As a retired general and the husband of an educator, I would like to highlight the importance of quality preschool as the Fairfax County Board of Supervisors makes final decisions about the county budget.
I am alarmed that 75 percent of all young Americans ages 17-24 are not able to serve in the military, primarily because they are too poorly educated, too overweight or have a criminal record.
In Virginia, 18 percent of young people do not graduate from high school on time. In addition, one in four of Virginia's high school graduates who try to join the military cannot serve because of low scores on the military's exam for math, literacy and problem-solving.
This poses challenges for a 21st century military and a 21st century workforce alike. We have the most technologically advanced military in the world, but we need educated men and women to operate it. And the military isn't alone: businesses in the private sector are seeking many of the same skill sets and running into the same challenging
Fortunately, we know what works when it comes to helping more children do well in school and in life. High-quality preschool can help children succeed in school and avoid criminal involvement, opening the doors to college, careers and military service, if they choose to serve.
Early education also provides a safe, nurturing, educational
environment for children while their parents work. 66 percent of Virginia children under the age of 6 have all available parents in the workforce, according to KIDS COUNT data from the Annie E. Casey Foundation. The average working parent in America misses five to nine days of work per year because of childcare problems. Research confirms that if parents have quality early care and education available in their communities, not only will absenteeism and turnover go down, but productivity will also go up.
Long-term studies following the graduates of preschool programs up to age 40 have shown that early education can produce very strong and lasting results.
Here in Virginia, the Virginia Preschool Initiative (VPI) was
established in 1995 to serve at-risk 4-year-olds who do not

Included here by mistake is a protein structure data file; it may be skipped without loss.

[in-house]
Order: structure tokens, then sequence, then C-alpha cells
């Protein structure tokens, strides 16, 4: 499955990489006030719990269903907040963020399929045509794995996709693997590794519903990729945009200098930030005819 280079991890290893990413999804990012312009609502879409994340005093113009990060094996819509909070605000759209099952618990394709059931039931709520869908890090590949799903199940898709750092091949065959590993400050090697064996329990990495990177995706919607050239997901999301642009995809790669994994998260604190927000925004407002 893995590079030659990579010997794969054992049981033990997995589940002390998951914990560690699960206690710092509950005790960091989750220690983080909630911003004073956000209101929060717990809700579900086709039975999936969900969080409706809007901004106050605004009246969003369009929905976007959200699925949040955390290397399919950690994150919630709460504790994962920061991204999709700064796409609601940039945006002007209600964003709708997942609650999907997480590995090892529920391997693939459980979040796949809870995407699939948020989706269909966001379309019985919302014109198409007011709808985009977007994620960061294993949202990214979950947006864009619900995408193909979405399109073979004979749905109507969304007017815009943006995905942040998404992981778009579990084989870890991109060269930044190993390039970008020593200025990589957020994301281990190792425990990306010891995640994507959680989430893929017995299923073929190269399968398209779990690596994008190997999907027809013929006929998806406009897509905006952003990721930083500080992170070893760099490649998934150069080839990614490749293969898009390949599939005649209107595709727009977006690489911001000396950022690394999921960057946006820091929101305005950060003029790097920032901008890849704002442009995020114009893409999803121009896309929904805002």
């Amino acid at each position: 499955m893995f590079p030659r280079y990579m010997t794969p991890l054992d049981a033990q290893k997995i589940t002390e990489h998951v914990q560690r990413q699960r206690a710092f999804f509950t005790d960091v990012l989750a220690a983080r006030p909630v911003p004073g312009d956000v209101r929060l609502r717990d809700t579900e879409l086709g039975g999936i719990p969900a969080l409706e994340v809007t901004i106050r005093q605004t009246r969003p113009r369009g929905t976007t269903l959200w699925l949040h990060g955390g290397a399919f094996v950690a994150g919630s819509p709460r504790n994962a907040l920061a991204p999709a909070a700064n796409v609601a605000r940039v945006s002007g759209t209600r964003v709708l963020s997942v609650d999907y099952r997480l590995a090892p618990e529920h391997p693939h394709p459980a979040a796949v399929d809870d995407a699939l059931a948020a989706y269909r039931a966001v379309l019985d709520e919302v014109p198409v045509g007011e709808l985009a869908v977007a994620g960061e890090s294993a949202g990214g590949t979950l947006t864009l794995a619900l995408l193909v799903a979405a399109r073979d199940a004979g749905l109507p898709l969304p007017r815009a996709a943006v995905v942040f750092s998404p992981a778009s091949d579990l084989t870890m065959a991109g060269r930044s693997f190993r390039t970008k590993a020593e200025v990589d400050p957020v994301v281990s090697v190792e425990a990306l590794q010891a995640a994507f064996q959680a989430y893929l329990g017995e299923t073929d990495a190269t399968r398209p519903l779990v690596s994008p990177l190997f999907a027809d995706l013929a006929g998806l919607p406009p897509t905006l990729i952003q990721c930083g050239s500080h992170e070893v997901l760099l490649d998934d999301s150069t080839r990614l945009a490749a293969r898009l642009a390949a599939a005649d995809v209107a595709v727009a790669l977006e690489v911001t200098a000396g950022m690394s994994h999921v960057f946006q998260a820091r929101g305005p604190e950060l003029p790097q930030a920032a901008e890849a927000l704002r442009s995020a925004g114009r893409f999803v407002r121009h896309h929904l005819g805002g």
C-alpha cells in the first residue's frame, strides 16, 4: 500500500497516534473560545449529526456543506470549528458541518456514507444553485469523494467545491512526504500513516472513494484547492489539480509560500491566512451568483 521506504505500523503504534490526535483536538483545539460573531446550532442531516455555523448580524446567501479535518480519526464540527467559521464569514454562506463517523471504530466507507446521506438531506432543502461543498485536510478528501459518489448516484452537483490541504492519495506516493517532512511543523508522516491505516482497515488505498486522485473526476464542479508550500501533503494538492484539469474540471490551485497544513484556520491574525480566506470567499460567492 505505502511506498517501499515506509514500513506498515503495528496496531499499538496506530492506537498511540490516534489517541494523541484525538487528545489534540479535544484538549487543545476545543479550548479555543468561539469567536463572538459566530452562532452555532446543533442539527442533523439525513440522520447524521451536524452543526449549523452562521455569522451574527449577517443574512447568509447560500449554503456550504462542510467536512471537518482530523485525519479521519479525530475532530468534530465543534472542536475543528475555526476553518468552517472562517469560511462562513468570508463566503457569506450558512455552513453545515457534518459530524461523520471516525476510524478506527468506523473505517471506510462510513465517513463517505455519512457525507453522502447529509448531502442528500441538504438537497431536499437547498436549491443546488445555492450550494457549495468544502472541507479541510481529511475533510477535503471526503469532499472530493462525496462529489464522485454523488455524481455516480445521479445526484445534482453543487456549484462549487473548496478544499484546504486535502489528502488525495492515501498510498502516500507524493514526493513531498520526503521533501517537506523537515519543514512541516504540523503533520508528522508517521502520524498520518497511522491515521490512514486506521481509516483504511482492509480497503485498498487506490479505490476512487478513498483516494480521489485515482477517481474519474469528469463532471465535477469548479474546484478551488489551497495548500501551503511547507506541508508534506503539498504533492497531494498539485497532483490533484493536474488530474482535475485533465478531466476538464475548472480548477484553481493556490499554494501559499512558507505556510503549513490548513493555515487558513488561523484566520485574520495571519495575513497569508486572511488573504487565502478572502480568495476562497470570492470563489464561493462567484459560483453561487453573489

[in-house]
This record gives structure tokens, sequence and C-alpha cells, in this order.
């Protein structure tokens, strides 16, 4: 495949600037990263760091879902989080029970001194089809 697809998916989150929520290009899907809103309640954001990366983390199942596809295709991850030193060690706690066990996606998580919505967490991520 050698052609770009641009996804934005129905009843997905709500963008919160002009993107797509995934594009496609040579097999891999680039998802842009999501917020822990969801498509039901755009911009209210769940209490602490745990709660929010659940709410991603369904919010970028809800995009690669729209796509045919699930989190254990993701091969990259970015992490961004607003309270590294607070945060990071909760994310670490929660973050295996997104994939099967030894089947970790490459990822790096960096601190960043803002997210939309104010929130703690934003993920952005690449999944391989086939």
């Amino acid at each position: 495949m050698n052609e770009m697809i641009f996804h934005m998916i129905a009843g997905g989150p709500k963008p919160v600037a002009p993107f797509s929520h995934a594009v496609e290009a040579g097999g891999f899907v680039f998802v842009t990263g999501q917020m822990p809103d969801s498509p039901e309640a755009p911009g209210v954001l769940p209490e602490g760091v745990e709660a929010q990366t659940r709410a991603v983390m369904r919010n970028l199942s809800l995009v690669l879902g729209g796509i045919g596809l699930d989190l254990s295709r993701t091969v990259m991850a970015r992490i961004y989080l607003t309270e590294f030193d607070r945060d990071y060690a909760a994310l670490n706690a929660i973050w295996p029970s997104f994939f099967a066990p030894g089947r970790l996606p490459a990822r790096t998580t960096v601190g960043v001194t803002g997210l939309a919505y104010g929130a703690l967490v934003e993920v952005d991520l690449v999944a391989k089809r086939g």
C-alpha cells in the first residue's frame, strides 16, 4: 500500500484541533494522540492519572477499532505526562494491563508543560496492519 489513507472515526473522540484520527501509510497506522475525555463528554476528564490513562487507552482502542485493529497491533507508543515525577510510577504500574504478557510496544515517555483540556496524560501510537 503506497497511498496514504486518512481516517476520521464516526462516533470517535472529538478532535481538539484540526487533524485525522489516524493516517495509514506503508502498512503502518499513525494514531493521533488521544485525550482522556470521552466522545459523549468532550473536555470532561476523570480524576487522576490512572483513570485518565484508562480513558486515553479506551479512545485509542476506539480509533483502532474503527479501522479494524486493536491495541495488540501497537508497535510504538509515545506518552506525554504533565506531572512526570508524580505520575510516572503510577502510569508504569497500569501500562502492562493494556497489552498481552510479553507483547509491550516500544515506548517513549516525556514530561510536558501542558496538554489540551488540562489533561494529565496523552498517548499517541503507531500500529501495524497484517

participate in Head Start. This program is important because it is the only option for a lot of children, and because we know it delivers solid benefits.
VPI graduates are less likely to repeat kindergarten and more likely to meet or exceed minimum levels of competency in literacy.
VPI's return on investment shows that this is important not only for the children but for taxpayers as well. An analysis by the Economic Policy Institute and The Commonwealth Institute determined that quality early education in Virginia saved taxpayers over $2 billion dollars over 17 years in special education savings, child welfare savings, decreased grade retention, reductions in juvenile and adult crime, increased earnings by parents, and increased tax contributions.
Unfortunately, quality early education is not equally available to all children who need it in the metropolitan Washington area.
A new report from the nonprofit Mission: Readiness, of which I am a member, shows that Fairfax County lags far behind other local jurisdictions and the District of Columbia in access to preschool.
Nearly half of the children from low-income families in Fairfax County who are eligible for the Virginia Preschool Initiative are not enrolled and hundreds are on a waiting list while the county sends funding back to Richmond rather than match state dollars.
County leaders in Fairfax must find a way to close this gap and offer high-quality early childhood education to all children who need it.
High-quality early education builds a solid foundation and helps more young people develop in mind, body, and character so they can succeed at whatever career path they choose, including military service.
Michael E. Ennis
Major General, U.S. Marine Corps (Retired)